TCRN Conference Grant Recipient Benedict Ng

14 March 2017
TCRN Member Benedict Ng

Benedict Ng is in the third year of his PhD at UNSW supervised by Primary Supervisor Dr Jason Wong and co-supervisors Dr Luke Hesson and Dr Dominik Beck in the Bioinformatics and Integrative Genomics group. His PhD focuses on benign colorectal tumours, in an effort to detect and prevent early invasive changes. He uses genomic, transcriptional and epigenetic techniques to carry out his research.  

“Colorectal cancers (CRCs) arise from pre-invasive adenomas. Understanding how this malignant transformation occurs is extremely important” said Benedict.

“My work involves using computers to decipher the genetic code and mutation kinetics of colorectal pre-cancerous growths”.

He recently received funding from a TCRN Conference and Professional Development Grant to attend and present his PhD works at the 2017 Lorne Cancer Symposium in Lorne, Victoria.

“The reason I chose to go to Lorne was because it is the premier national conference on cancer, and attracts many of the top cancer researchers in Australia from all disciplines.”

“We are studying a special kind of flat colorectal adenoma that tends only to become invasive when it develops a large nodule. The poster that I presented showed that the nodular part of these adenomas had upregulated genes for cellular growth, and also upregulated cell cycle genes. Interestingly, this was accompanied by a greater mutation rate in the nodular part when compared to the flat part of the same adenoma.”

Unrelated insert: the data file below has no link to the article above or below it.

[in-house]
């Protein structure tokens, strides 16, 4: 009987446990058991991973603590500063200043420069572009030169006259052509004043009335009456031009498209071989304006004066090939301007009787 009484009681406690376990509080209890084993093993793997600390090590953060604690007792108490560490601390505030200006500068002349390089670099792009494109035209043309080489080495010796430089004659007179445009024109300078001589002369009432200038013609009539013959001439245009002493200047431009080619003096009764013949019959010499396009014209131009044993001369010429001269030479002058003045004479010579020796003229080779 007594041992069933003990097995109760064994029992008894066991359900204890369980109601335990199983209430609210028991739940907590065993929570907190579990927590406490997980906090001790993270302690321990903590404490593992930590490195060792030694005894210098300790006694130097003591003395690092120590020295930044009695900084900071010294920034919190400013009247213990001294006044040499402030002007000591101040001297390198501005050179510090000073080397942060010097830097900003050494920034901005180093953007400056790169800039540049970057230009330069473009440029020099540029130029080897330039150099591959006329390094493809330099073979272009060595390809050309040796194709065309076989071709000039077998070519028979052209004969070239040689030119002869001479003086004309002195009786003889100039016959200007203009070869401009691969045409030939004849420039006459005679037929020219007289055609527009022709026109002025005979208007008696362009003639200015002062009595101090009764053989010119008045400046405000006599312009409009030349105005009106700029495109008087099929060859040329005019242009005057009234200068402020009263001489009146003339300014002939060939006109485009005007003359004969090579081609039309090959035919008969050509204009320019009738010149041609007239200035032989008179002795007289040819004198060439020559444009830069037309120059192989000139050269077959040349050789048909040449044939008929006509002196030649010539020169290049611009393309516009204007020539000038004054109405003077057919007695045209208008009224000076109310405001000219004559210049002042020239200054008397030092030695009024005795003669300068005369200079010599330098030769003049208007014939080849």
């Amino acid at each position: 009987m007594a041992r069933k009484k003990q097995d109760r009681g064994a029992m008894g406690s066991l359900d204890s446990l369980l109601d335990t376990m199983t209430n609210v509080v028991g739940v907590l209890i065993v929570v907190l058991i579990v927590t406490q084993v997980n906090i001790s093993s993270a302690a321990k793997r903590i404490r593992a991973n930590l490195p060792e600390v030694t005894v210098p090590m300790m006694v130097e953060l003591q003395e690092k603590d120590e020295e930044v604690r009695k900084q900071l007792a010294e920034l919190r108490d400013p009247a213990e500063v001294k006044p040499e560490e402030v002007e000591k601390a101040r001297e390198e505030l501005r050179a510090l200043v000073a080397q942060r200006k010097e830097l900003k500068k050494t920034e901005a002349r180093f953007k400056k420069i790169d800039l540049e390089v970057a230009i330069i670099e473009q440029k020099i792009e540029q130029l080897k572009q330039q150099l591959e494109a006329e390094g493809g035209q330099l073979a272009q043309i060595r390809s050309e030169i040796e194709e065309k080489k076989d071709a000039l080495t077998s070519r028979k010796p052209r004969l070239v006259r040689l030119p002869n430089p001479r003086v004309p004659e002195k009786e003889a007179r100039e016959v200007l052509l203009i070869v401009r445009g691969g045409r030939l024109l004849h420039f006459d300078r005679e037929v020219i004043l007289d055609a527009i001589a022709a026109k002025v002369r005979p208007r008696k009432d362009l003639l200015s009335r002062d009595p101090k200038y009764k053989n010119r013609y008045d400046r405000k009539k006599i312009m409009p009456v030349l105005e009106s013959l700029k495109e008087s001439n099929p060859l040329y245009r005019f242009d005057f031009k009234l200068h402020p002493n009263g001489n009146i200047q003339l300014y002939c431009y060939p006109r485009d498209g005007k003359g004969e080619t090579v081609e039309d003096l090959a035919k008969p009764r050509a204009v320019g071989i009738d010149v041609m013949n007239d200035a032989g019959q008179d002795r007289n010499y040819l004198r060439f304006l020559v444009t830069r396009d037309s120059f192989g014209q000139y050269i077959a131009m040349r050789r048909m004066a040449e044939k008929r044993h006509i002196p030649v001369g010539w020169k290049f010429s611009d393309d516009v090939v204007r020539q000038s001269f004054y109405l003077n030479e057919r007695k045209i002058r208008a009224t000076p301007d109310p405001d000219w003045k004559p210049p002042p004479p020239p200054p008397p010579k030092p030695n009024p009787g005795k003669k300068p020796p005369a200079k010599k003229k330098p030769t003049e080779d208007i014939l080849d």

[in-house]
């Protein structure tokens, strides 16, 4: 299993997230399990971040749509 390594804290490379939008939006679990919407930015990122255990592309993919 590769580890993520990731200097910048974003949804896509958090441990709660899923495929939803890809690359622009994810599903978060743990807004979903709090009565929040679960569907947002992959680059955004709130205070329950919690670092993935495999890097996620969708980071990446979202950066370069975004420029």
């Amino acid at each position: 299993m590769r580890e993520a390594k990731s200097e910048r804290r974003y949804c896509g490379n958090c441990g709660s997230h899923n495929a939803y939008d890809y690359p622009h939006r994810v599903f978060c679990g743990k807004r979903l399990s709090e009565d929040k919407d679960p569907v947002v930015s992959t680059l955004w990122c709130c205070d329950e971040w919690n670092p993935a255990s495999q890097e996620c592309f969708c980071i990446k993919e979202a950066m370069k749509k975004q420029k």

Benedict found the Lorne Cancer Symposium very interesting  especially a talk by Dr Adam Palmer, who is an Australian researcher studying at Harvard University. “His talk was extremely interesting because he used basic pharmacological concepts to analyse which anti-cancer drug regimes were or could be clinically effective. He was thus able to translate basic science into patient care outcomes.”

“I am a basic science researcher. The most important outcome for me was hearing the clinicians' side of the cancer story,” said Benedict.

“My research will translate into the prevention aspect of cancer care. My research and the research like mine by other scientists will one day be able to nip pre-cancerous lesions in the bud before they become malignant. That's a day worth working towards.”

The Lorne Cancer Symposium is an annual symposium that showcases new research developments and technologies in cancer, and as such is of interest to a wide range of cancer researchers.

Grant snapshot:

Conference: Lorne Cancer Conference 2017
Location: Lorne, VIC
Funding Round: Round 1, 2017